Music

Look Back at Outlaw Country’s Roaring ’70s

A new exhibit at Nashville’s Country Music Hall of Fame celebrates country music’s original cowboys

In the mid-1970s, Music Row bigwigs dubbed them outlaws—Waylon Jennings, Willie Nelson, Jerry Jeff Walker, Billy Joe Shaver, Merle Haggard, Townes Van Zandt, Guy Clark, Bobby Bare. “But they didn’t want to be called anything—they just wanted the freedom to be artists,” says Michael Gray, the cocurator of the Country Music Hall of Fame’s new exhibit, Outlaws & Armadillos: Country’s Roaring ’70s (through February 14, 2021). “For a long time, music was made from the top down. Record executives decided everything.” The Nashville Sound—a slick pop-country hybrid forged in the fifties and sixties in response to rock and roll—sold records, but Jennings and crew hungered for the ability to write, record, and produce their own songs.

Word was that musicians could find creative license in Austin, Texas, where strands of country, bluegrass, folk, blues, rock, and conjunto melded. “The exhibit shows the complicated but surprising relationship between the two music cities,” Gray says.

Catch a sneak peek of the exhibit by clicking through the following slideshow. For more on Outlaws & Armadillos, visit the Country Music Hall of Fame’s website.

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Cowboy Jack Clement acquired this 1952 Gibson SJ-200 when he was in the Marine Corps, and played it on recordings including Johnny Cash’s “Big River” and “Ring of Fire.” He also used it to write classics, such as Cash’s 1958 song “Guess Things Happen That Way,” and Porter Wagoner and Dolly Parton’s 1969 hit “Just Someone I Used to Know.”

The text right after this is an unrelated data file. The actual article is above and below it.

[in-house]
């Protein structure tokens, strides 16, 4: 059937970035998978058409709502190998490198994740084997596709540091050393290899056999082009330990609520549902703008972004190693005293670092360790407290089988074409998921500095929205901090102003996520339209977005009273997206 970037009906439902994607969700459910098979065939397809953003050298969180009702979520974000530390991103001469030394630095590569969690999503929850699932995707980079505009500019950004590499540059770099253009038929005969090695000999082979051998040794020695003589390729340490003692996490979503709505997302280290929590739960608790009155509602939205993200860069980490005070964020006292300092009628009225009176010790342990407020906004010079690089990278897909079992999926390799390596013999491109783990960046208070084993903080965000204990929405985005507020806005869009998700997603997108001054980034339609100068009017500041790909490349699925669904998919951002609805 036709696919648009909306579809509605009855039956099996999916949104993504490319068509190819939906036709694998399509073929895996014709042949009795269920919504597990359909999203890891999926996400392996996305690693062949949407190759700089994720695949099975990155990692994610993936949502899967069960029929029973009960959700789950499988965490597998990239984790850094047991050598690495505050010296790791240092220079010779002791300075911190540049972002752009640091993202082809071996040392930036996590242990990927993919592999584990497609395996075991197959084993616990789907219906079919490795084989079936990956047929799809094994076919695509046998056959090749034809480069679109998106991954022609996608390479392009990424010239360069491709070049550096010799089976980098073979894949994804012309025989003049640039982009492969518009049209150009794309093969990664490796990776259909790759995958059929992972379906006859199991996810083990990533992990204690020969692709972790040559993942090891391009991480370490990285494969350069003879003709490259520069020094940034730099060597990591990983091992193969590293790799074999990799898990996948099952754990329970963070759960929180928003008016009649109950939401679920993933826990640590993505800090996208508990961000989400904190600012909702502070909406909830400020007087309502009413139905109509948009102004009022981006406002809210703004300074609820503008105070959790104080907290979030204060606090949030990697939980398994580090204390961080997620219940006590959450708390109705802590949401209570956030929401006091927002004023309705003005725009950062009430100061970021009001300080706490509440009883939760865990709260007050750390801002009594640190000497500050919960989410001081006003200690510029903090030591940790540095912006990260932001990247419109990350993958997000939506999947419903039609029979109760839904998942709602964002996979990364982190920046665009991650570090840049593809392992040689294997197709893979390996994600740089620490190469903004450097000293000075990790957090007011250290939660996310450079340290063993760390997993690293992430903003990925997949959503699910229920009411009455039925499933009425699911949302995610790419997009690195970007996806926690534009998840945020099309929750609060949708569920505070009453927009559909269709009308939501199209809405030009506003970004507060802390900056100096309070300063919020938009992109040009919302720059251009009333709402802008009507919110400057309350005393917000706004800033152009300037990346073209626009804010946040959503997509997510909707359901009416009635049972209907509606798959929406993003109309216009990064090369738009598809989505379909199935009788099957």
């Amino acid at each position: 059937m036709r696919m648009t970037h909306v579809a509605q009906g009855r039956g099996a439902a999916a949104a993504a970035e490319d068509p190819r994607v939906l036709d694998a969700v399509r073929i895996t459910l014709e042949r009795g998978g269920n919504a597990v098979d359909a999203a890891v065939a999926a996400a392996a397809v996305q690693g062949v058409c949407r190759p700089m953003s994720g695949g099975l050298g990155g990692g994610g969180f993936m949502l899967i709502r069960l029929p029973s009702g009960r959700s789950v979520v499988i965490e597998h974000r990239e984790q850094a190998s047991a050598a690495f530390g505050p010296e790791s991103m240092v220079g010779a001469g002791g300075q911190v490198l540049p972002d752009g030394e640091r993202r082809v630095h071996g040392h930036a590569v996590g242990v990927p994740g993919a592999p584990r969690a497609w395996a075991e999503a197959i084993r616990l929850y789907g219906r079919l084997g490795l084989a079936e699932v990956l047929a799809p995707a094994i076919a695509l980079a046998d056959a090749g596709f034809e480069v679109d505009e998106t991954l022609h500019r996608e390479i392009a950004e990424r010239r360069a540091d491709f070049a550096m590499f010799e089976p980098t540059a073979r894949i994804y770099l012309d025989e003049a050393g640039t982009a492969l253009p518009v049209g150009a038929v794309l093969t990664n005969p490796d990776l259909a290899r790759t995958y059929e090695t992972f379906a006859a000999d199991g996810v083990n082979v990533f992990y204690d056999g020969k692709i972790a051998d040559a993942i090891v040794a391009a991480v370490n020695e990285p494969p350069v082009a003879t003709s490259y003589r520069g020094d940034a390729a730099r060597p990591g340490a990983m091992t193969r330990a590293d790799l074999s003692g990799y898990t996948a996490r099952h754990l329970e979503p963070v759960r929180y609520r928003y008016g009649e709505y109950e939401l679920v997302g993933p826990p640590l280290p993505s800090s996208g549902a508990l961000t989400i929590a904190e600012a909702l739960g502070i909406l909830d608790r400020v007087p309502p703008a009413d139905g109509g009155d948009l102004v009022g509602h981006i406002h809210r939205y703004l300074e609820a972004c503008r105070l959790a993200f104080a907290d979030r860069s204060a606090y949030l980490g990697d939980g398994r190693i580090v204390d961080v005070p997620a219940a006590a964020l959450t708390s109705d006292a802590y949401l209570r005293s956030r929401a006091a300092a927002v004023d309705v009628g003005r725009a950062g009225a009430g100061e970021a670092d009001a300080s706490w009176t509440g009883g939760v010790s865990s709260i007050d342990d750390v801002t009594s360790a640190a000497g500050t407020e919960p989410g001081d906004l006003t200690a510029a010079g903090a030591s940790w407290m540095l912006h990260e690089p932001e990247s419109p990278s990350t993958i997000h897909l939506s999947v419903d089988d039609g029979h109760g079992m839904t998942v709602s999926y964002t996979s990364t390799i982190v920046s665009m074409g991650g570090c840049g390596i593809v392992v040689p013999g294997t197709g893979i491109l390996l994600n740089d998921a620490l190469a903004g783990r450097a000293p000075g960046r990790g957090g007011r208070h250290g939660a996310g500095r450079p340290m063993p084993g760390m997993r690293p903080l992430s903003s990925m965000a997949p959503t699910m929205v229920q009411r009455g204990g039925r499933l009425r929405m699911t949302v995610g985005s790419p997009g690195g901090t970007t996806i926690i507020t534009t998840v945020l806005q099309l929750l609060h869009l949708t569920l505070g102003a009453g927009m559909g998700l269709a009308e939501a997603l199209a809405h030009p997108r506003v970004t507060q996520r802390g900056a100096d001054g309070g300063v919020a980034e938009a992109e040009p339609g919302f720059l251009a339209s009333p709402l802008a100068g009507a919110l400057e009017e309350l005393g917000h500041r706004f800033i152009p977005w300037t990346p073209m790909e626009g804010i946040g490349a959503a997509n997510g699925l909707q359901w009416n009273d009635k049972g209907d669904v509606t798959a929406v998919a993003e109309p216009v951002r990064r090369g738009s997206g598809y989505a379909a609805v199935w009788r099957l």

photo: Bob Delevante, courtesy Country Music Hall of Fame & Museum

Utility shirt worn by Army Captain and Airborne Ranger Kris Kristofferson, who resigned his commission in 1965 and moved to Nashville to pursue professional songwriting.

photo: Bob Delevante, courtesy Country Music Hall of Fame & Museum

Left to right: Shel Silverstein, Bob Beckham, Kris Kristofferson, and Chris Gantry, c. 1970.

photo: credit tk

Exit/In flyer, 1973.

photo: Courtesy of the Country Music Hall of Fame and Museum

Nashville’s Lower Broadway, circa 1975.

photo: Leonard Kamsler, courtesy of the Country Music Hall of Fame and Museum

Kyle Lehning—a producer who worked with Waylon Jennings, George Jones, Randy Travis, and many more artists—helms the control board at a Glaser Studios session in November 1975 in Nashville.

photo: Leonard Kamsler, courtesy of the Country Music Hall of Fame and Museum

Willie Nelson gave Bobby Bare this hat—embellished with a mink skull, gemstone, feathers, and snake skin—in the early 1970s.

photo: Bob Delevante, courtesy Country Music Hall of Fame & Museum

Bobby Bare, 1976.

photo: Leonard Kamsler, courtesy of the Country Music Hall of Fame and Museum

Nashville radio personality Roger “Captain Midnight” Schutt at Hillbilly Central, 1976.

photo: Leonard Kamsler, courtesy of the Country Music Hall of Fame and Museum

Waylon Jennings and Jessi Coulter backstage at the Circle Theater in San Jose, California, in May, 1976.

photo: Leonard Kamsler, courtesy of the Country Music Hall of Fame and Museum

Leather-bound folio containing handwritten lyrics and notes by Waylon Jennings.

photo: Bob Delevante, courtesy Country Music Hall of Fame & Museum

Tompall Glaser, 1976.

photo: Leonard Kamsler, courtesy of the Country Music Hall of Fame and Museum

Willie Nelson and Waylon Jennings at Willie Nelson’s Fourth of July Picnic, 1978.

photo: Leonard Kamsler, courtesy of the Country Music Hall of Fame and Museum

Jessi Colter at Willie Nelson’s Fourth of July Picnic, 1978.

photo: Leonard Kamsler, courtesy of the Country Music Hall of Fame and Museum

Audience at Willie Nelson’s Fourth of July Picnic, 1978.

photo: Leonard Kamsler, courtesy of the Country Music Hall of Fame and Museum

Kris Kristofferson at Willie Nelson’s Fourth of July Picnic, 1978.

photo: Leonard Kamsler, courtesy of the Country Music Hall of Fame and Museum

Willie Nelson, 1978.

photo: Leonard Kamsler, courtesy of the Country Music Hall of Fame and Museum

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